Local and Regional Food System Resilience During COVID-19
Associate Professor of Regional Economics; Director, Exceed
Professor at Colorado State University
Assistant Professor, Mississippi State
Kathryn A. Boys
Associate Professor, North Carolina State
COVID-19 elevated U.S. food access, affordability and supply chain issues into media, industry and policy discussions during 2020. Known for their short supply chains and locally focused marketing, local and regional food systems (LRFS) nimbly responded to marketplace needs and connected to customers during the pandemic. As LRFS have become more visible and accessible, some food buyers and policymakers have recommitted to supporting and sustaining such food systems. Because local food sales grow when the economy grows,1 the recession that began in 2020 may impact LRFS sales disproportionately.
This research-based guide summarizes how LRFS, including producers and processors who participate in these systems, innovated during the pandemic to respond to market demand changes, and it considers policy changes that may benefit the sector’s future.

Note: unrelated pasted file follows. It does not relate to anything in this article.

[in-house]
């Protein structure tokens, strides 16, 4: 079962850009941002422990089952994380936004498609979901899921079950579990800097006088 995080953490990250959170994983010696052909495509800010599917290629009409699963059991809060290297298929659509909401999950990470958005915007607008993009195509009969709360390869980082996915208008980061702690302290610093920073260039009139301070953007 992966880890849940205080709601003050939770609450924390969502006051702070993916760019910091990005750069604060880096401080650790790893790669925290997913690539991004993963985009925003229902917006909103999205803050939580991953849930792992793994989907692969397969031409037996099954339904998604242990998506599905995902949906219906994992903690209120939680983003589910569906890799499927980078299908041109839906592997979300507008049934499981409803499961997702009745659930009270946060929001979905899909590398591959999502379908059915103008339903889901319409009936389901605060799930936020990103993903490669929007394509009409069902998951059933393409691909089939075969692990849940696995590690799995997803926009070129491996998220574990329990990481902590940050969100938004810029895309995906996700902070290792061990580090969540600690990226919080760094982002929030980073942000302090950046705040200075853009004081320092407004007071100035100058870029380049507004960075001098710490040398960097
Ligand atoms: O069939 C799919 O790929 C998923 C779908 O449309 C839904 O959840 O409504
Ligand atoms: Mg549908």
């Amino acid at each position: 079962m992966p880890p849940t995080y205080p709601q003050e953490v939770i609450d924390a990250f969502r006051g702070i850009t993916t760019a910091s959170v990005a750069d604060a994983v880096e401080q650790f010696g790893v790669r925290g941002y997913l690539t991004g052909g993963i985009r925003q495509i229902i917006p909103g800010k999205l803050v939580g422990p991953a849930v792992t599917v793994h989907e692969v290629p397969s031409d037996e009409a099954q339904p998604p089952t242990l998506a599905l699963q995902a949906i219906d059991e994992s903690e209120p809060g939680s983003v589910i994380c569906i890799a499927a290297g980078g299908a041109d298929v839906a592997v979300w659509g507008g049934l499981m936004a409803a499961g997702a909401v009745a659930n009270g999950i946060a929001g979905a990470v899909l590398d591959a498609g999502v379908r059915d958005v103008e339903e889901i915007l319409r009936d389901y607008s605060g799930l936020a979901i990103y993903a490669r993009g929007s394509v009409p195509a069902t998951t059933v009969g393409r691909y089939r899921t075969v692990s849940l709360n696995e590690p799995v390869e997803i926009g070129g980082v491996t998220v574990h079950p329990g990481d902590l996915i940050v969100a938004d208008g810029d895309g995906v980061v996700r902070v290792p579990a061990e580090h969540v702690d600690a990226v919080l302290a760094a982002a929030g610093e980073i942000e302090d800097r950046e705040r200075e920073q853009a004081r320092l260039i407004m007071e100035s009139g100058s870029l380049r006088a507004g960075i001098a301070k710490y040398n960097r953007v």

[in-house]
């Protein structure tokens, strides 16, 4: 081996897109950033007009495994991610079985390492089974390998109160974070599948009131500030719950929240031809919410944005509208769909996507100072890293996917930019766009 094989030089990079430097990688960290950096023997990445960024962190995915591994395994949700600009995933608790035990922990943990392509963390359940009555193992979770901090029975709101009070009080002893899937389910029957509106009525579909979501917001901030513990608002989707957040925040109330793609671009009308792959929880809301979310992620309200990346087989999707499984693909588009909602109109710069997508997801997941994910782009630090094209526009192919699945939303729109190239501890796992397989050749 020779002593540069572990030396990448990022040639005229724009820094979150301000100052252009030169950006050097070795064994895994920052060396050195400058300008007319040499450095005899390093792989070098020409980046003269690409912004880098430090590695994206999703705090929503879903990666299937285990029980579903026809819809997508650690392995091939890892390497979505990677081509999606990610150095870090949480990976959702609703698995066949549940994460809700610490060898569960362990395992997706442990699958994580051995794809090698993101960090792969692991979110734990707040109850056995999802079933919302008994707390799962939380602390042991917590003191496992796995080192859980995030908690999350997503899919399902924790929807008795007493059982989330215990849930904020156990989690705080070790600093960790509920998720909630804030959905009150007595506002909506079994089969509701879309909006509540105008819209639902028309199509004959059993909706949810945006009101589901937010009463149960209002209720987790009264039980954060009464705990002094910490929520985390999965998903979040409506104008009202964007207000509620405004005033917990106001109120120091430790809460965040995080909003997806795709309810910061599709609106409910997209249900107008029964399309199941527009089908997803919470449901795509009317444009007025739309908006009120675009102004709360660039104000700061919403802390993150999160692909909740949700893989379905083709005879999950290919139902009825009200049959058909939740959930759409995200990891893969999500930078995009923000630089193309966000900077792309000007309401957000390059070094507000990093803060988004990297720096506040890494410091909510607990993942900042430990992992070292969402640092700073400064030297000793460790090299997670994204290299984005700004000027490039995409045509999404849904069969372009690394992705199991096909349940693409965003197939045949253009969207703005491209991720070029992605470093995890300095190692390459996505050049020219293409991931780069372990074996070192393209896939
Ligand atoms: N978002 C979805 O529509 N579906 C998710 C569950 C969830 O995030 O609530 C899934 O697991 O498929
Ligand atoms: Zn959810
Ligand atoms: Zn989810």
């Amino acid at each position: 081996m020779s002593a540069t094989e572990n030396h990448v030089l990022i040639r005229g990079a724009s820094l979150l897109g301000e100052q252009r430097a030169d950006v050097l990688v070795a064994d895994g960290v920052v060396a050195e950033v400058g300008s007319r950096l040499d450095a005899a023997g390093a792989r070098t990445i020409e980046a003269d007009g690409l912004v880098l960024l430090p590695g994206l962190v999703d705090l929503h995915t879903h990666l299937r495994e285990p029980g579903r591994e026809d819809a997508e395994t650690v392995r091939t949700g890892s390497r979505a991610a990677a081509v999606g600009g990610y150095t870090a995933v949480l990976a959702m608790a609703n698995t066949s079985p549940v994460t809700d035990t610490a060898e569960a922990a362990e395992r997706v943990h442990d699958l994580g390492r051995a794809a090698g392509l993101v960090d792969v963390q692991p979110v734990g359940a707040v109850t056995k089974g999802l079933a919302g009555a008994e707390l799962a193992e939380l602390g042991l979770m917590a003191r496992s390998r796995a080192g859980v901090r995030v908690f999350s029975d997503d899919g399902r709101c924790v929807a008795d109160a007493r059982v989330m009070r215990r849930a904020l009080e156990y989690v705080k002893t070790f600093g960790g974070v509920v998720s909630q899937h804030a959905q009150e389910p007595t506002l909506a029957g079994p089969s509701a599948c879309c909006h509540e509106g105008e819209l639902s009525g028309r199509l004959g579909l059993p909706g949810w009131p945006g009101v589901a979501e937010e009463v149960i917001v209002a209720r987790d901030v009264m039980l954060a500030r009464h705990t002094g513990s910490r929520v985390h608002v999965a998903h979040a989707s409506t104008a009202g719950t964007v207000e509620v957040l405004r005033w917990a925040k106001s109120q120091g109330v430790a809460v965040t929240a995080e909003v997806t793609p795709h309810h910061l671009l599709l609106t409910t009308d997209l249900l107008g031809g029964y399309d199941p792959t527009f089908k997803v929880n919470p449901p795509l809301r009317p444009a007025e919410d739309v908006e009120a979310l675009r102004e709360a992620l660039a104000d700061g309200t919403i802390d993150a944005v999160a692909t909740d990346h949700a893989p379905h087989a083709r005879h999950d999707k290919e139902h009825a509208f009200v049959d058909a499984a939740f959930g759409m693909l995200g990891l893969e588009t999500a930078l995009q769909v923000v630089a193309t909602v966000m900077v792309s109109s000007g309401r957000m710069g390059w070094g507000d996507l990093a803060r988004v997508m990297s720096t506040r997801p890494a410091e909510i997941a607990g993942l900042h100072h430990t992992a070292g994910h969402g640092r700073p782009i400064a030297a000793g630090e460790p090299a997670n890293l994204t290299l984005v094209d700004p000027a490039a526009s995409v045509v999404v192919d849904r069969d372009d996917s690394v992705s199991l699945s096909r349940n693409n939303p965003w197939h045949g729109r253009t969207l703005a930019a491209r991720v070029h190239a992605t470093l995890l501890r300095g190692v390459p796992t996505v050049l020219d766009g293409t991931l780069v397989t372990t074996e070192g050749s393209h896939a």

LRFS farm sales totaled $11.8B in 2017 — only 3% of total U.S. agricultural production and food sales — and just 7.8% of U.S. farms participated in LRFS, according to the 2017 Census of Agriculture. Pre-COVID LRFS sales concentrated on the coasts and near major urban markets (Figure 1).
Missouri’s LRFS sales totaled $70.7M or 0.67% of total agricultural production. Direct-to-consumer sales were conducted by 3.8% of Missouri farms, and 0.7% of Missouri farms sold food or regionally branded products directly to retail markets, institutions and food hubs.
Like LRFS farms, many food and beverage manufacturers are small-scale and target regional markets and buyers. Research summarized in MU Extension publication DM103, Agricultural and Entrepreneurial Factors Driving U.S. Food Manufacturing Startup Locations (July 2020) suggests areas with high LRFS activity also recorded growth in small food and beverage manufacturing — at least, pre-COVID. It will be years until these data are available for the COVID era. Although some types of food and beverage manufacturers grew in the past 15 years, others declined. For example, the U.S. had 7% fewer small animal slaughtering and processing facilities in 2002 than in 2017. This decline may have worsened the disruptions felt when larger plants faced COVID-related slowdowns.